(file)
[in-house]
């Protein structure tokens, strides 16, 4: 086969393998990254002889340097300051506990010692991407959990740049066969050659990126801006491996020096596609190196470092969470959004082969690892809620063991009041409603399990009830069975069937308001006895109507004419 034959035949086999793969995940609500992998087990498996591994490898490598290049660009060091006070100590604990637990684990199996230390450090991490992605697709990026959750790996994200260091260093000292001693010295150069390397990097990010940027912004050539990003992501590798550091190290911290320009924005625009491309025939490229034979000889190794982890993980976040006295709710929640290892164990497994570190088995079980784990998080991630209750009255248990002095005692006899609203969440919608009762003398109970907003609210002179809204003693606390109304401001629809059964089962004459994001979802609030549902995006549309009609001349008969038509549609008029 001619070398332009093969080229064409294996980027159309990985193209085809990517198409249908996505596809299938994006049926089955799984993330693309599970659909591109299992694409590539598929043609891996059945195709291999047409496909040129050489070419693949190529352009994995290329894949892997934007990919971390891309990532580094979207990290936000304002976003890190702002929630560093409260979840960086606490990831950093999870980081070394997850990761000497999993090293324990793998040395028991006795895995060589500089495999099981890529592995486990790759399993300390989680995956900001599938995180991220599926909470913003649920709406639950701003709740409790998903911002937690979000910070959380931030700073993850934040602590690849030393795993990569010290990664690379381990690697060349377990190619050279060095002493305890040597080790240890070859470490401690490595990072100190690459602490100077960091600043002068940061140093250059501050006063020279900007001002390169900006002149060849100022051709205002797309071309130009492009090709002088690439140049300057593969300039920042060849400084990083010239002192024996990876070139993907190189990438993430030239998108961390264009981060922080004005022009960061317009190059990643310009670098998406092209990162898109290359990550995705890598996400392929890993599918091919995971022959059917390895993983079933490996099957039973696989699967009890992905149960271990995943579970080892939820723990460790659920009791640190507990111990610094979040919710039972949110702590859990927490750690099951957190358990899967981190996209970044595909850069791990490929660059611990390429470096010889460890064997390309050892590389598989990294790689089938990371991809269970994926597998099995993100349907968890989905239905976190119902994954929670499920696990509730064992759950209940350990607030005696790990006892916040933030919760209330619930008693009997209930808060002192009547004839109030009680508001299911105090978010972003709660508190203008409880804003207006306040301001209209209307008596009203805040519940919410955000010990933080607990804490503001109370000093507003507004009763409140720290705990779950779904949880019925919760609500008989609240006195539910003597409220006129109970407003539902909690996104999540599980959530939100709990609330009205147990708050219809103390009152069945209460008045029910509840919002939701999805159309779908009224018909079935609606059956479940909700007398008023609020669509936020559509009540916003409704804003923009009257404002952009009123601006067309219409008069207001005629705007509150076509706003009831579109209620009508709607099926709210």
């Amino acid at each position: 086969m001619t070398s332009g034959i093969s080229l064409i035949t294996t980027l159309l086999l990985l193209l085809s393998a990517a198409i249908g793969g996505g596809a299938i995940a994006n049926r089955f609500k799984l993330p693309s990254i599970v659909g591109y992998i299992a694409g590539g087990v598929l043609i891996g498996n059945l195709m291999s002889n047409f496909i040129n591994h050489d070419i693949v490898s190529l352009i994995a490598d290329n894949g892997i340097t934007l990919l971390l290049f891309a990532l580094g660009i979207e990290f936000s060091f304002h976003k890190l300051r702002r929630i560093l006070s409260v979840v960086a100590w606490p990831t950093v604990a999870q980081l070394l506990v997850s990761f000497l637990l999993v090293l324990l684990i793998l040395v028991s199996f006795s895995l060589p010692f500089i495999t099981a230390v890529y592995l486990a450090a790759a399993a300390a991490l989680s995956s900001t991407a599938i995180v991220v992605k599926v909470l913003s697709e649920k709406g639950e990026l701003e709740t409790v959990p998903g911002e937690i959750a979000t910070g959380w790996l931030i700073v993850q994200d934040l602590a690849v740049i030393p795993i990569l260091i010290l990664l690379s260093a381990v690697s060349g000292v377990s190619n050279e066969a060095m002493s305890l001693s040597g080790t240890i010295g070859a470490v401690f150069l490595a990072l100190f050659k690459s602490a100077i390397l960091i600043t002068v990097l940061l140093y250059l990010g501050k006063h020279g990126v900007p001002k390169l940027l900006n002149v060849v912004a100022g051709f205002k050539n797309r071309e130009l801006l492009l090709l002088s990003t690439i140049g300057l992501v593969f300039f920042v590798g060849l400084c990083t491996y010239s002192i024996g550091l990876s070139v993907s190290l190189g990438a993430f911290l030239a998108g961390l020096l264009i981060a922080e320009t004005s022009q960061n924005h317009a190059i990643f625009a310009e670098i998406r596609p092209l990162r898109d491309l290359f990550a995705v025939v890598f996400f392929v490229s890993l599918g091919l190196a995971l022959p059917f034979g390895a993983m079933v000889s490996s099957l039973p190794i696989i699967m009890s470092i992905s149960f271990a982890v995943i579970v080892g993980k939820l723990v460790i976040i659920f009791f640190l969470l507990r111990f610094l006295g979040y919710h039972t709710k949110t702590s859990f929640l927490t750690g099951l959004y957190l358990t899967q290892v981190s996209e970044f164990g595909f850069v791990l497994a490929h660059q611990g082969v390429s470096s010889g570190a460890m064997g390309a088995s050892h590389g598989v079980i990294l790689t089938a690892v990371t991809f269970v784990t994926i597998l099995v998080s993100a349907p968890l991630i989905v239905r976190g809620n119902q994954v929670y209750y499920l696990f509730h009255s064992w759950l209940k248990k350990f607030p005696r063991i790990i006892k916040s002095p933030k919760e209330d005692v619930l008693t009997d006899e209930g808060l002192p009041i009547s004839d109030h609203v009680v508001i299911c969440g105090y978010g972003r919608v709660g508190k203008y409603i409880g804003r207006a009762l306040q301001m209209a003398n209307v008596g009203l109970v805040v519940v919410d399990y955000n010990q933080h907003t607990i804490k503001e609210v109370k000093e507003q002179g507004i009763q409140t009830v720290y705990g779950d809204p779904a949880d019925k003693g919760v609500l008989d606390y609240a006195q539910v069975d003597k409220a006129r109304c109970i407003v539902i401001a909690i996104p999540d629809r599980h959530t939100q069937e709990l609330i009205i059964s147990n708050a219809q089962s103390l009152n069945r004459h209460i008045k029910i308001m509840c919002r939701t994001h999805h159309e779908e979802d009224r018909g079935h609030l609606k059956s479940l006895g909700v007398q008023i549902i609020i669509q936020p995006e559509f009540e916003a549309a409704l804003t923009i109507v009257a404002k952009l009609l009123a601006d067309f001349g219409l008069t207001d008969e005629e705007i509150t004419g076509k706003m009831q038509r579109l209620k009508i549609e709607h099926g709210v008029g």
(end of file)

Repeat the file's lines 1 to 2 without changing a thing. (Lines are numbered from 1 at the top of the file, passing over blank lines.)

[in-house]
């Protein structure tokens, strides 16, 4: 086969393998990254002889340097300051506990010692991407959990740049066969050659990126801006491996020096596609190196470092969470959004082969690892809620063991009041409603399990009830069975069937308001006895109507004419 034959035949086999793969995940609500992998087990498996591994490898490598290049660009060091006070100590604990637990684990199996230390450090991490992605697709990026959750790996994200260091260093000292001693010295150069390397990097990010940027912004050539990003992501590798550091190290911290320009924005625009491309025939490229034979000889190794982890993980976040006295709710929640290892164990497994570190088995079980784990998080991630209750009255248990002095005692006899609203969440919608009762003398109970907003609210002179809204003693606390109304401001629809059964089962004459994001979802609030549902995006549309009609001349008969038509549609008029 001619070398332009093969080229064409294996980027159309990985193209085809990517198409249908996505596809299938994006049926089955799984993330693309599970659909591109299992694409590539598929043609891996059945195709291999047409496909040129050489070419693949190529352009994995290329894949892997934007990919971390891309990532580094979207990290936000304002976003890190702002929630560093409260979840960086606490990831950093999870980081070394997850990761000497999993090293324990793998040395028991006795895995060589500089495999099981890529592995486990790759399993300390989680995956900001599938995180991220599926909470913003649920709406639950701003709740409790998903911002937690979000910070959380931030700073993850934040602590690849030393795993990569010290990664690379381990690697060349377990190619050279060095002493305890040597080790240890070859470490401690490595990072100190690459602490100077960091600043002068940061140093250059501050006063020279900007001002390169900006002149060849100022051709205002797309071309130009492009090709002088690439140049300057593969300039920042060849400084990083010239002192024996990876070139993907190189990438993430030239998108961390264009981060922080004005022009960061317009190059990643310009670098998406092209990162898109290359990550995705890598996400392929890993599918091919995971022959059917390895993983079933490996099957039973696989699967009890992905149960271990995943579970080892939820723990460790659920009791640190507990111990610094979040919710039972949110702590859990927490750690099951957190358990899967981190996209970044595909850069791990490929660059611990390429470096010889460890064997390309050892590389598989990294790689089938990371991809269970994926597998099995993100349907968890989905239905976190119902994954929670499920696990509730064992759950209940350990607030005696790990006892916040933030919760209330619930008693009997209930808060002192009547004839109030009680508001299911105090978010972003709660508190203008409880804003207006306040301001209209209307008596009203805040519940919410955000010990933080607990804490503001109370000093507003507004009763409140720290705990779950779904949880019925919760609500008989609240006195539910003597409220006129109970407003539902909690996104999540599980959530939100709990609330009205147990708050219809103390009152069945209460008045029910509840919002939701999805159309779908009224018909079935609606059956479940909700007398008023609020669509936020559509009540916003409704804003923009009257404002952009009123601006067309219409008069207001005629705007509150076509706003009831579109209620009508709607099926709210």